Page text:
I never thought I’d choose to stop being a psychotherapist. I imagined I’d go on doing it till illness or old age prevented me and would then give up regretfully, wishing I could have carried on. But here I am, still able to continue if I want, knowing that at the end of this year I will stop seeing all my clients – not that I have very many – and some of my supervisees. I’ll go on seeing a few supervisees who are still students until they graduate next summer. (For those who aren’t familiar with the term, ‘supervision’ means support, consultation and what’s known as ‘externality’ – helping the therapist/counsellor to see, for instance, where they are getting caught up in their own agendas.)
I first started seeing psychotherapy clients in 1995, a good quarter-century ago. It took me a long time to gain confidence and my practice was slow to build, but I stuck with it. For quite a while I had other work too, and in those early years I also trained as a Focusing practitioner and teacher. Sometimes the balance of my practice has swung more towards Focusing and running workshops, at other times more towards psychotherapy and supervision. For a while, when I first moved to Devon, I did very little work of either kind, which meant I wasn’t earning much money to supplement my pensions. I had more time for writing but didn’t enjoy the nagging worry about money. Gradually the psychotherapy started to build up again and things got better financially. I ran a few Focusing courses and took on more work for my training institute, marking essays and tutoring students for their dissertations. All of which meant, of course, that there was less time and headspace for writing.
Back in 2009, when I decided to apply for an MA in creative writing, I’d got to a point where I felt most of my time was devoted to being there for other people. This included helping them express their creativity, whatever form it took. It was rewarding but it left me with little time or emotional energy for my own creative work. Not, of course, that psychotherapy isn’t creative. Many psychotherapists see it as the main outlet for their creativity, and it would have been much easier if I could have done so too. However, something in me has persisted in wanting to make something of my own, especially in the form of writing. I’ve always had a nagging feeling that doing something primarily for myself, which I may or may not be any good at, isn’t as valuable as doing something which is manifestly for the benefit of others. How can I justify – in other people’s eyes or even my own – spending time writing a novel that may never get published, or a poetry collection that only a handful of people will read? The logical conclusion from that way of thinking is that while I can encourage other people to be creative for themselves, it’s not OK for me. But if a psychotherapist is meant to model living the kind of fulfilled life the client hopes to lead, there seems to be something not quite right here.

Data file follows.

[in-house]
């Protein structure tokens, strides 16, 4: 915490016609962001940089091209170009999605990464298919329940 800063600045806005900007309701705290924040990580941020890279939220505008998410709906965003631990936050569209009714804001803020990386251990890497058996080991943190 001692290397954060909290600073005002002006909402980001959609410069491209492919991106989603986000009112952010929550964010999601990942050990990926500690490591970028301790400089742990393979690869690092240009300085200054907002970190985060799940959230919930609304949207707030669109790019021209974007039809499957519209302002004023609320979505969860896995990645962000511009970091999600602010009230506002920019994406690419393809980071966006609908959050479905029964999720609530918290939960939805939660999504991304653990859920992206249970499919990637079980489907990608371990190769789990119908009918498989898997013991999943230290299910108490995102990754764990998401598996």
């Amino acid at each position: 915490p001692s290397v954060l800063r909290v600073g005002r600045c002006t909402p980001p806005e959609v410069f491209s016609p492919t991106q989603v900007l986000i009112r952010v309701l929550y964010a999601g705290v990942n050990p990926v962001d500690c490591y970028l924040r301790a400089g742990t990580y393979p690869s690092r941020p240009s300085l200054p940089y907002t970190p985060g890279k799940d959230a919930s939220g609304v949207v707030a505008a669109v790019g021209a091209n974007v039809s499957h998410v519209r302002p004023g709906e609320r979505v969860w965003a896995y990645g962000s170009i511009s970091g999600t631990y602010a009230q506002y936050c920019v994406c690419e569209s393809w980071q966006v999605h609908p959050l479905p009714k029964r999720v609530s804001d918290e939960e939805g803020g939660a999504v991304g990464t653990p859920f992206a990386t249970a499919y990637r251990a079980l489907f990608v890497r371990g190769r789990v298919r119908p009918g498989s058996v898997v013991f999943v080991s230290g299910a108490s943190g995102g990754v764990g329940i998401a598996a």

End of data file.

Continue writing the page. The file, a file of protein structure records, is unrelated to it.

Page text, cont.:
In the real world, I know of course that it isn’t either/or. Quite a few of my psychotherapy colleagues are writers or artists or musicians, and they don’t feel they have to subsume all their creativity into working with other people. It is juggling act, though, stepping out of one way of being and into another. Most of the time I’ve loved the work of psychotherapy and been absorbed by it. When I look back at the clients who’ve come to me, a significant number have found their sessions helpful, even transformative, and there’s a sense of privilege, as well as profound human connection, that comes from being alongside someone in their deepest, most vulnerable and most open places. I’ve always loved listening to stories, and learning the story of someone’s life, however similar to or different from mine, is endlessly fascinating.